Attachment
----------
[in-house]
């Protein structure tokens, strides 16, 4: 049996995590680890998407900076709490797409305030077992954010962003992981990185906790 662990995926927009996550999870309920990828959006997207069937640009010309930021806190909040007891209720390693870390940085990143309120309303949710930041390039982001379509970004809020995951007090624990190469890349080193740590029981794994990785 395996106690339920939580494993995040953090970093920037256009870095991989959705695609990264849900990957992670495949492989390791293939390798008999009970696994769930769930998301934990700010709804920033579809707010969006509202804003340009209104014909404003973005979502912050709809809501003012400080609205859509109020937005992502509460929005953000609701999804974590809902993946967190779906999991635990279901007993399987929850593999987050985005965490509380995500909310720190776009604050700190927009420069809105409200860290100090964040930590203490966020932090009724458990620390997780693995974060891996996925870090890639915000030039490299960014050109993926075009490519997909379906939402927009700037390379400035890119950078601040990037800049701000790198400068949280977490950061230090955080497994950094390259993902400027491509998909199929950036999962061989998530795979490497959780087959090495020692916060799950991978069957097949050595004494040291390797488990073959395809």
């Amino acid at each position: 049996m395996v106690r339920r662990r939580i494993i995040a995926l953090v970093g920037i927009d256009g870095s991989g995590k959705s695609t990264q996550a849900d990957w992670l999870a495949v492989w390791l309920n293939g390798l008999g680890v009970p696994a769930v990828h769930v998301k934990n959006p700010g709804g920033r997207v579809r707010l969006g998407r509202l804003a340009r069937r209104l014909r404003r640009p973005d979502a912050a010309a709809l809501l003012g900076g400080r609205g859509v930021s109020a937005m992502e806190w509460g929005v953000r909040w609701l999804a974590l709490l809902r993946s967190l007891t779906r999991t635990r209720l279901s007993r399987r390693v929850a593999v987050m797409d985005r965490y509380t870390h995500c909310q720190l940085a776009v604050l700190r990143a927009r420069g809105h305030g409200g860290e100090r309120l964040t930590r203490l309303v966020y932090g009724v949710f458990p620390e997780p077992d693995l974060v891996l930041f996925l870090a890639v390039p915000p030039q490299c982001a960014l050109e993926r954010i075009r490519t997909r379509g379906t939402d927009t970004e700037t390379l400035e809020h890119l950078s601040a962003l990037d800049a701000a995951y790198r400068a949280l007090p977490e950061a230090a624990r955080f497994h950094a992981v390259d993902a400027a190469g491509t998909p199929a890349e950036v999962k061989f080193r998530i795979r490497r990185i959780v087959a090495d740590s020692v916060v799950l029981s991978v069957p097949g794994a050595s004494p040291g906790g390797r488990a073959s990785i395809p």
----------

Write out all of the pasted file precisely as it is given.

[in-house]
């Protein structure tokens, strides 16, 4: 049996995590680890998407900076709490797409305030077992954010962003992981990185906790 662990995926927009996550999870309920990828959006997207069937640009010309930021806190909040007891209720390693870390940085990143309120309303949710930041390039982001379509970004809020995951007090624990190469890349080193740590029981794994990785 395996106690339920939580494993995040953090970093920037256009870095991989959705695609990264849900990957992670495949492989390791293939390798008999009970696994769930769930998301934990700010709804920033579809707010969006509202804003340009209104014909404003973005979502912050709809809501003012400080609205859509109020937005992502509460929005953000609701999804974590809902993946967190779906999991635990279901007993399987929850593999987050985005965490509380995500909310720190776009604050700190927009420069809105409200860290100090964040930590203490966020932090009724458990620390997780693995974060891996996925870090890639915000030039490299960014050109993926075009490519997909379906939402927009700037390379400035890119950078601040990037800049701000790198400068949280977490950061230090955080497994950094390259993902400027491509998909199929950036999962061989998530795979490497959780087959090495020692916060799950991978069957097949050595004494040291390797488990073959395809």
């Amino acid at each position: 049996m395996v106690r339920r662990r939580i494993i995040a995926l953090v970093g920037i927009d256009g870095s991989g995590k959705s695609t990264q996550a849900d990957w992670l999870a495949v492989w390791l309920n293939g390798l008999g680890v009970p696994a769930v990828h769930v998301k934990n959006p700010g709804g920033r997207v579809r707010l969006g998407r509202l804003a340009r069937r209104l014909r404003r640009p973005d979502a912050a010309a709809l809501l003012g900076g400080r609205g859509v930021s109020a937005m992502e806190w509460g929005v953000r909040w609701l999804a974590l709490l809902r993946s967190l007891t779906r999991t635990r209720l279901s007993r399987r390693v929850a593999v987050m797409d985005r965490y509380t870390h995500c909310q720190l940085a776009v604050l700190r990143a927009r420069g809105h305030g409200g860290e100090r309120l964040t930590r203490l309303v966020y932090g009724v949710f458990p620390e997780p077992d693995l974060v891996l930041f996925l870090a890639v390039p915000p030039q490299c982001a960014l050109e993926r954010i075009r490519t997909r379509g379906t939402d927009t970004e700037t390379l400035e809020h890119l950078s601040a962003l990037d800049a701000a995951y790198r400068a949280l007090p977490e950061a230090a624990r955080f497994h950094a992981v390259d993902a400027a190469g491509t998909p199929a890349e950036v999962k061989f080193r998530i795979r490497r990185i959780v087959a090495d740590s020692v916060v799950l029981s991978v069957p097949g794994a050595s004494p040291g906790g390797r488990a073959s990785i395809p």